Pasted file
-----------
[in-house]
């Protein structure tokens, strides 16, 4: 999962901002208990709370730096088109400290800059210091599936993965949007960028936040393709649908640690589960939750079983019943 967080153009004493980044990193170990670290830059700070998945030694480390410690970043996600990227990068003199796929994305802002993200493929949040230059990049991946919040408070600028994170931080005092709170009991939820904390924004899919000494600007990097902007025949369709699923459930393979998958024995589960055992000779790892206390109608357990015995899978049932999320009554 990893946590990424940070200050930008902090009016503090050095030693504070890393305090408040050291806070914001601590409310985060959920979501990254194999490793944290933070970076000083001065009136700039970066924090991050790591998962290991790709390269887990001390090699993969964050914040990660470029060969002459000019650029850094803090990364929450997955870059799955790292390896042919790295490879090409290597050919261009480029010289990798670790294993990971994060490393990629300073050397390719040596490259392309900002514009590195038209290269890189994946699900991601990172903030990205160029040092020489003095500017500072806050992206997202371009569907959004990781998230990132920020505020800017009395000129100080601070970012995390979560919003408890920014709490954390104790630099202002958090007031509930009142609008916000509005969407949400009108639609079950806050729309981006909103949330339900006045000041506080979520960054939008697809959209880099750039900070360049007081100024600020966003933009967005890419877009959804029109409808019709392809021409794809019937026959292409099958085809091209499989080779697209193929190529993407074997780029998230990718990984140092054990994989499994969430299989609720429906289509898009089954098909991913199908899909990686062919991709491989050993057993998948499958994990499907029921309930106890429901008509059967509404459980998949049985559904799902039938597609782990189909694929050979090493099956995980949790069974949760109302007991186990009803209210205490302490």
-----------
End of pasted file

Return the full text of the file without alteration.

[in-house]
């Protein structure tokens, strides 16, 4: 999962901002208990709370730096088109400290800059210091599936993965949007960028936040393709649908640690589960939750079983019943 967080153009004493980044990193170990670290830059700070998945030694480390410690970043996600990227990068003199796929994305802002993200493929949040230059990049991946919040408070600028994170931080005092709170009991939820904390924004899919000494600007990097902007025949369709699923459930393979998958024995589960055992000779790892206390109608357990015995899978049932999320009554 990893946590990424940070200050930008902090009016503090050095030693504070890393305090408040050291806070914001601590409310985060959920979501990254194999490793944290933070970076000083001065009136700039970066924090991050790591998962290991790709390269887990001390090699993969964050914040990660470029060969002459000019650029850094803090990364929450997955870059799955790292390896042919790295490879090409290597050919261009480029010289990798670790294993990971994060490393990629300073050397390719040596490259392309900002514009590195038209290269890189994946699900991601990172903030990205160029040092020489003095500017500072806050992206997202371009569907959004990781998230990132920020505020800017009395000129100080601070970012995390979560919003408890920014709490954390104790630099202002958090007031509930009142609008916000509005969407949400009108639609079950806050729309981006909103949330339900006045000041506080979520960054939008697809959209880099750039900070360049007081100024600020966003933009967005890419877009959804029109409808019709392809021409794809019937026959292409099958085809091209499989080779697209193929190529993407074997780029998230990718990984140092054990994989499994969430299989609720429906289509898009089954098909991913199908899909990686062919991709491989050993057993998948499958994990499907029921309930106890429901008509059967509404459980998949049985559904799902039938597609782990189909694929050979090493099956995980949790069974949760109302007991186990009803209210205490302490």